Loans are all the rage. Last night I joined around 200 people who went to all-hail them at a House of Commons reception organised by the Social Investment Business.
Proceedings were delayed by a parliamentary lobby of hundreds of kindly-looking middle-aged people wearing ‘Homeopathy Worked for Me’ t-shirts, which caused 30-minute delays getting through security.
We were then treated to speeches by not one, not two, but three senior politicians, each trying to outdo the other in their love of loans and charities in general.
First up was third sector minister Angela Smith, who effused about Futurebuilders, the government fund managed by the Social Investment Business that has awarded £125m of loans to charities to help them win public service contracts.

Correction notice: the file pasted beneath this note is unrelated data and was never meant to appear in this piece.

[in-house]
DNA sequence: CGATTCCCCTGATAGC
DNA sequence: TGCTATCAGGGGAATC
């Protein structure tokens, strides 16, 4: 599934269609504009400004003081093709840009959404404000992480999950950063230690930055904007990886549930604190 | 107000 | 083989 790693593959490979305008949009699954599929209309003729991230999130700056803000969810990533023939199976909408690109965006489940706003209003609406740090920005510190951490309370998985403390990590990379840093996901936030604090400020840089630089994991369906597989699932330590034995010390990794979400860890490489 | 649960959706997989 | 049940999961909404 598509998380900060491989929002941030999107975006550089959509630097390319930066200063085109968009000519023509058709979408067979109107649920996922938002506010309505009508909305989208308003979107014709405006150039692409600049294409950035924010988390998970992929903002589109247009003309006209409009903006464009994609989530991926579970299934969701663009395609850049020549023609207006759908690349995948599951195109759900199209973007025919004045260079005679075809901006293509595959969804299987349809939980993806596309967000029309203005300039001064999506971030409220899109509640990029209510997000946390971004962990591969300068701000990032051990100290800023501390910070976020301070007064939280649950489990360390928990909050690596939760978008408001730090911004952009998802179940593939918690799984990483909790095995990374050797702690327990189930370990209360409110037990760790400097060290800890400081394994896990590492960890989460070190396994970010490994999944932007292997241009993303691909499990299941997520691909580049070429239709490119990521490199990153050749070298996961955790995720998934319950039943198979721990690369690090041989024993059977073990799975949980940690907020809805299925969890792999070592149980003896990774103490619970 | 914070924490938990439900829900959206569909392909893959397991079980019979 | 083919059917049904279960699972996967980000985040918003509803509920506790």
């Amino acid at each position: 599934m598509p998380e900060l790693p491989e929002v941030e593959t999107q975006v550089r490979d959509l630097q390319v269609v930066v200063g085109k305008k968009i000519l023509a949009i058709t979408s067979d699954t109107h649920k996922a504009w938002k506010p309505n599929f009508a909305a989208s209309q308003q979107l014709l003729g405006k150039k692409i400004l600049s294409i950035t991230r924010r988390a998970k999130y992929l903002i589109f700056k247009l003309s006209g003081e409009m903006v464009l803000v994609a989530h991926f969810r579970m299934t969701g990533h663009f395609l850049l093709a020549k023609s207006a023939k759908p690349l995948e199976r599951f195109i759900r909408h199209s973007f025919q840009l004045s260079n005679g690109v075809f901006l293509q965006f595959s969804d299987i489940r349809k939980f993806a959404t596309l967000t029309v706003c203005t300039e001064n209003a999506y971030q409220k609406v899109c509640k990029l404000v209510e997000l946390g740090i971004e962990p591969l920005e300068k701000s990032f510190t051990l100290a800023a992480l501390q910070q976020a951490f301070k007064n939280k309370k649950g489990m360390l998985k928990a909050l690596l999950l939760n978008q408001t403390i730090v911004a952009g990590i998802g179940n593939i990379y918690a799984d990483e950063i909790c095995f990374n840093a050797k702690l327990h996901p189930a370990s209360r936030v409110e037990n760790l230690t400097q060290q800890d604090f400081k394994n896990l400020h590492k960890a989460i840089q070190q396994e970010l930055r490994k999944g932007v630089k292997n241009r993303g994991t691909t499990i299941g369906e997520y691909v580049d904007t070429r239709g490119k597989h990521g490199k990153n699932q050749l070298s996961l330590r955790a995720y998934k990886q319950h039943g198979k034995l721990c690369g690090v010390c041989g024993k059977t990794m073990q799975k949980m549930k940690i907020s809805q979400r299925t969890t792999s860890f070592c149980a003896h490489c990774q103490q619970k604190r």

The fund, she said, was “one of the most innovative set up by government and investees had won 230 contracts worth £46m”. After finishing her speech she immediately left.
Shadow Cabinet Office minister Francis Maude then said “a rich and innovative range of finance would be available to charities under a Tory government”.
He said contract bidders could expect more payment by results, with payments coming later rather than sooner, and that loans were a good way of ensuring charities could bid with the big boys. I think this was being presented as good news.
Maude said the proposed social investment wholesale bank “had been in gestation longer than an elephant”, and pledged his party would get on with it. He then left.
Hilary Armstrong, Labour MP for North West Durham and former Minister for the Cabinet Office, topped everyone by saying the sector is “critical to how this country sees itself and how this country can move forward”. She didn’t elaborate on what she meant by this, but she did say social finance was one way of making it happen. And she did stick around to mingle afterwards.